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Tuesday, November 07, 2006

Penis Pain

Dear Lisa,

Why would my son complain of his penis hurting or feeling weird in the morning only? He is 8.

“Hurting in the Morning”

Dear “Hurting in the Morning”,

It is common for the skin around the penis to become irritated. Scented soaps, touching the area, contamination with stool and foreign bodies in the area are all potential sources of irritation. (1) Mild irritations without evidence of redness, swelling or infection usually go away on their own if the offending irritant is removed and avoided. If the penis appears red or swollen or if your son has complaints of discomfort with urinating then medical attention is needed. In such cases Balanitis or an inflammation of the penis and foreskin may be present.

Balanitis is more common in uncircumcised boys, in children with redundant foreskin(extra foreskin present around the penis) and in children with Phimosis. (1) Symptoms of Balanitis include painful urination, difficulty voiding, and redness and swelling of the penis. In some cases a secondary skin infection can occur.

Soaking the child in a tub of warm water with a couple of tablespoons of salt can help soothe the area. Typically cleansing the area, keeping the area dry, good hygiene and the application of an antibiotic ointment are recommended to remedy the situation. (1) Your Doctor may need to take a urine sample and a sample of penile discharge in order to determine if there is a secondary infection causing the inflammation.

Phimosis occurs when the preputial opening of the foreskin of an uncircumcised boy is narrowed. Because of this narrowing, the foreskin becomes tight and canot be retracted or pulled back. During the first year of life the foreskin of an uncircumcised child is not expected to retract and should not be forced to be pulled back. (2) As the child ages the foreskin gradually gains the ability to be pulled back. It is not until 3 to 4 years old that an uncircumcised boy will be able to retract the foreskin. Inability to retract the foreskin after this age should be evaluated by a physician since there is an increased risk of Balanitis in children with Phimosis.

Urethritis can also cause pain or discomfort of the penis. Urethritis is an inflammation of the urethra which is the small tube that connects the floor of the bladder to the exterior of the body. In young children urethritis is caused by fecal contamination, physical irritation or chemical irritation. (1) For older, sexually active children, Urethritis can be caused by sexually transmitted diseases. The symptoms of Urethritis include tenderness of the meatal opening which is located at the tip of the penis, itchiness and diminished urinary stream.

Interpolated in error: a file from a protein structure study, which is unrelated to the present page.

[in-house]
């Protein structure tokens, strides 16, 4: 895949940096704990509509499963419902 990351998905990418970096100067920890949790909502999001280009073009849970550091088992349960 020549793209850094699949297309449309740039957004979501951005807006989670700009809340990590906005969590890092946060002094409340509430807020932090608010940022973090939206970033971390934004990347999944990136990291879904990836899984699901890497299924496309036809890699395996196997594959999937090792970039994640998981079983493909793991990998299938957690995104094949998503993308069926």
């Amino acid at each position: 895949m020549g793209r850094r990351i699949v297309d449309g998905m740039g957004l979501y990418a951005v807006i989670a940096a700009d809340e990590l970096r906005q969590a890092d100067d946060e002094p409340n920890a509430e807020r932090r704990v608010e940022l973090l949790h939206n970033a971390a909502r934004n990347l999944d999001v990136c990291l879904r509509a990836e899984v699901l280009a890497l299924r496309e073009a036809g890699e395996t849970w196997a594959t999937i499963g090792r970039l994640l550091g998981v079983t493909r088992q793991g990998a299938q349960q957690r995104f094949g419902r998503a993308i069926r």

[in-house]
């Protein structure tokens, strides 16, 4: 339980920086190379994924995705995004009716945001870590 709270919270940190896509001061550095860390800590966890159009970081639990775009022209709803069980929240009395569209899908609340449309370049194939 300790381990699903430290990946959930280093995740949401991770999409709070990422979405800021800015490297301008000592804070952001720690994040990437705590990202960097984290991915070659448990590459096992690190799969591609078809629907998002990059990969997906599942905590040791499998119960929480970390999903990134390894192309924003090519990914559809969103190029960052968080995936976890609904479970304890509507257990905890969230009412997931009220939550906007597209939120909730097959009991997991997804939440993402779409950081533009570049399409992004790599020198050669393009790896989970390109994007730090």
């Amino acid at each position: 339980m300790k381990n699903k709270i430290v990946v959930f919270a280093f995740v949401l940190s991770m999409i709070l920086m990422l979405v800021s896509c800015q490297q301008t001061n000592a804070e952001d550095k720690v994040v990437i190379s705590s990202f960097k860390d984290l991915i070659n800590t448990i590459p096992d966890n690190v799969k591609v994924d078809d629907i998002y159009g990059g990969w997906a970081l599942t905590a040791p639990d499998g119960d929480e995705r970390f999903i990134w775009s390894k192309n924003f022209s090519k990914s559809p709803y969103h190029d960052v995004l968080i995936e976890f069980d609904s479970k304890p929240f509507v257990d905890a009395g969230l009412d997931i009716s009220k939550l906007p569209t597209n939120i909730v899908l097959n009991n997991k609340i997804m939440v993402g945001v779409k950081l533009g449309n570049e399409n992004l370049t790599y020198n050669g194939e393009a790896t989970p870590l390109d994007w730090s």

Penile adhesions are a potential source of discomfort and often occur in circumcised and uncircumcised boys. An Adhesion is an abnormal connection between tissues and tends to occur at a site of previous inflammation. Tiny adhesions can occur between remaining prepuce or redundant foreskin and the glans penis of a circumcised child. (1) Adhesions can also occur between the glans penis and the prepuce in an uncircumcised boy.

Most mild adhesions do not need intervention because they take care of themselves and naturally separate as a child gets older. (1) This natural separation of adhesions occurs as a child grows and through repeated erections of the penis, which are normal responses.

If your son has redness, swelling or discharge from his penis, pain with urination or change in his urinary stream he should be evaluated by a Physician. If his penis appears normal and he has no other complaints throughout the rest of the day the symptoms he is describing may be due to normal separation of tiny adhesions. A change in the type of soap used, frequent use of bubble baths or recent diarrhea that may have contaminated the area are other factors that should be considered.

Many times touching and handling of the area can lead to irritation. Hand washing with warm soapy water is recommended if this is the case.

References:
(1)Schwartz M, Charney E, Curry T, Ludwig S. Pediatric Primary Care. A Problem Oriented Approach. 2nd Ed. Littleton, Mass:Year Book Medical Publishers, Inc. 1990:540,862.
(2) Betz C, Hunsberger M, Wright S. Family-Centered Nursing Care of Children. 2nd ed. Philadelphia, PA:W.B.Saunders Company.1994:127.

Lisa-ann Kelly R.N., P.N.P.,C.
Certified Pediatric Nurse Practitioner

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